In their motion for interlocutory appeal, the Defendants assert that the Court has decided as a matter of law that the police were acting as agents for the Defendants when Plaintiff was arrested. As noted above, the Court has not made such a ruling. Defendants did not move for summary judgment on this ground. However, summary judgment may be warranted for the Defendants if the Plaintiff is unable to provide colorable evidence that would show that the police were acting as agents for the Defendants when he was arrested. See generally McGeorge v, Continental Airlines. Inc., 871 F.2d 952, 955 (10th Cir. 1989) (affirming dismissal of battery claim against defendant where the trial court, in effect, "ruled that plaintiff could not show defendant had control over the officer, and without control the officer could not have been [the defendant's] agent").
This court has the authority to enter summary judgment sua sponte. See Massey v. Congressional Life Ins. Co., 116 F.3d 1414, 1417 (11th Cir. 1997). However, the party against whom summary judgment may be entered has a right to notice that the Court is considering entering summary judgment. See id.
Accordingly, Defendants shall have until February 10, 1999 to file a brief and any supporting evidence with respect to the Court's sua sponte consideration of summary judgment against Plaintiff on his Complaint based on the assertion that the police were not acting as agents for the Defendants when Plaintiff was arrested. Plaintiff, then, shall have until February 22, 1999 to file a brief and any supporting evidence in response.
Based on the foregoing, the Court rules as follows:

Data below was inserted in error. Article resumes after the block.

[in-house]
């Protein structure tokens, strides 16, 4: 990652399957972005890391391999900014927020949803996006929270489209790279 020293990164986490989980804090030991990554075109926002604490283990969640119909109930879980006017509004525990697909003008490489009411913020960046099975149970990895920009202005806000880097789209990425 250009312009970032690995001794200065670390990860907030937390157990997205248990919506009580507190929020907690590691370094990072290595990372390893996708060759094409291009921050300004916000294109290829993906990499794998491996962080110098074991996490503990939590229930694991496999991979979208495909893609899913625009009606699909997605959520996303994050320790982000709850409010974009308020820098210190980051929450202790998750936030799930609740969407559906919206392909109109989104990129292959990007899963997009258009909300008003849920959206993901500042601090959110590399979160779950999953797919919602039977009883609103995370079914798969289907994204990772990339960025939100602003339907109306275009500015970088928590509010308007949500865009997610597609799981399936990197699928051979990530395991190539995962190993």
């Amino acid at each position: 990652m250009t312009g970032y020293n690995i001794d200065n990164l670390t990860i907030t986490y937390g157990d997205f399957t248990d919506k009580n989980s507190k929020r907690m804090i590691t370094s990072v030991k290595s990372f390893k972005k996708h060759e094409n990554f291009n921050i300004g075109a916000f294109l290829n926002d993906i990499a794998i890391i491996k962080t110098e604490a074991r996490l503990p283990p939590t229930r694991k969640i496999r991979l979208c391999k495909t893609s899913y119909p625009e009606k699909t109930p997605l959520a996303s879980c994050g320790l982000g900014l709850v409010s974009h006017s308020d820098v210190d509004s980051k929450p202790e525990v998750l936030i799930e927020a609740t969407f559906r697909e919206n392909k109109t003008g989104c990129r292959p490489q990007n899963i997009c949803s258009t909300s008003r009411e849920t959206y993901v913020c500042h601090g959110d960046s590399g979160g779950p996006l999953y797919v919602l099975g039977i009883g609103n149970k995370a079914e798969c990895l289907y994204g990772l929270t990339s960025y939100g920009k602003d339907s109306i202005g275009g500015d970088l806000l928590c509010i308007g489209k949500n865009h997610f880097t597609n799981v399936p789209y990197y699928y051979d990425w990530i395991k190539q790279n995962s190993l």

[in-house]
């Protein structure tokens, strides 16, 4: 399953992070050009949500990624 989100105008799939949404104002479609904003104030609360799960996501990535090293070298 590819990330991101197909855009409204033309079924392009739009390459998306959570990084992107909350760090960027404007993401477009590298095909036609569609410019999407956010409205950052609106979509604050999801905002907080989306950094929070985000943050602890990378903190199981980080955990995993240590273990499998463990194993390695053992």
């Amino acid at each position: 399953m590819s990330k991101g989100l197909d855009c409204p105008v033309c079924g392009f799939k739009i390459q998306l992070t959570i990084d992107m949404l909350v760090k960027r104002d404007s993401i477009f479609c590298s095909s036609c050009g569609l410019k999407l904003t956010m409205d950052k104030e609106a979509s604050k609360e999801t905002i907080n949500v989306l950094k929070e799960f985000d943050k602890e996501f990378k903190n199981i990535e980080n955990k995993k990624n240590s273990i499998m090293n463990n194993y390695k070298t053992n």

1) The section of the Court's December 16, 1998 Order (Doc. No. 100, filed December 16, 1998) relating to the Rooker-Feldman doctrine is VACATED. After sua sponge reconsideration of Defendants' Dispositive Motion for Summary Judgment (DOC. No. 46, filed May 29, 1998), the Motion for Summary Judgment is again DENIED.
2) Defendants' Motion & Memorandum for Certification of Interlocutory Appeal Under 28 U.S.C. § 1292(b) from Denial of AWCC Motion for Summary Judgment (Doc. No. 108, filed December 28, 1998) is DENIED.
3) Both parties are directed to TAKE NOTICE that the Court is considering granting summary judgment in favor of Defendants on Plaintiff's Complaint. Defendants shall have until February 10, 1999 to file a brief and any supporting evidence with respect to the Court's sua sponte consideration of summary judgment. Plaintiff, then, shall have until February 22, 1999 to file a brief and any supporting evidence in response.
DONE AND ORDERED this 1st day of February, 1999
PATRICIA C. FAWSETT <signed>
UNITED STATES DISTRICT JUDGE
[Footnote 1] Additionally, the Court notes that the Rooker-Feldman doctrine may not apply to arrests carried out to enforce an injunction. See Kiowa Indian Tribe of Oklahoma v. Hoover, 150 F.3d 1163, 1169 (10th Cir. 1998) (citing Pennzoil Co. v. Texaco, Inc., 481 U.S. 1, 4-6 (1987) for the proposition that the Rooker-Feldman doctrine does not apply to post-judgment collection procedures that allegedly violate a party's federal rights); but see Bohling v. Security Federal Bank, 1995 WL 578183, *1 (7th Cir. September 27, 1995) ("[b]ecause [the plaintiff's] attempt to obtain damages for the execution of an allegedly erroneous judicial order is simply another way to contest the court's judgment, the federal district court lacked jurisdiction to hear this claim"). However, the Court does not need to reach. this issue for the reasons stated above.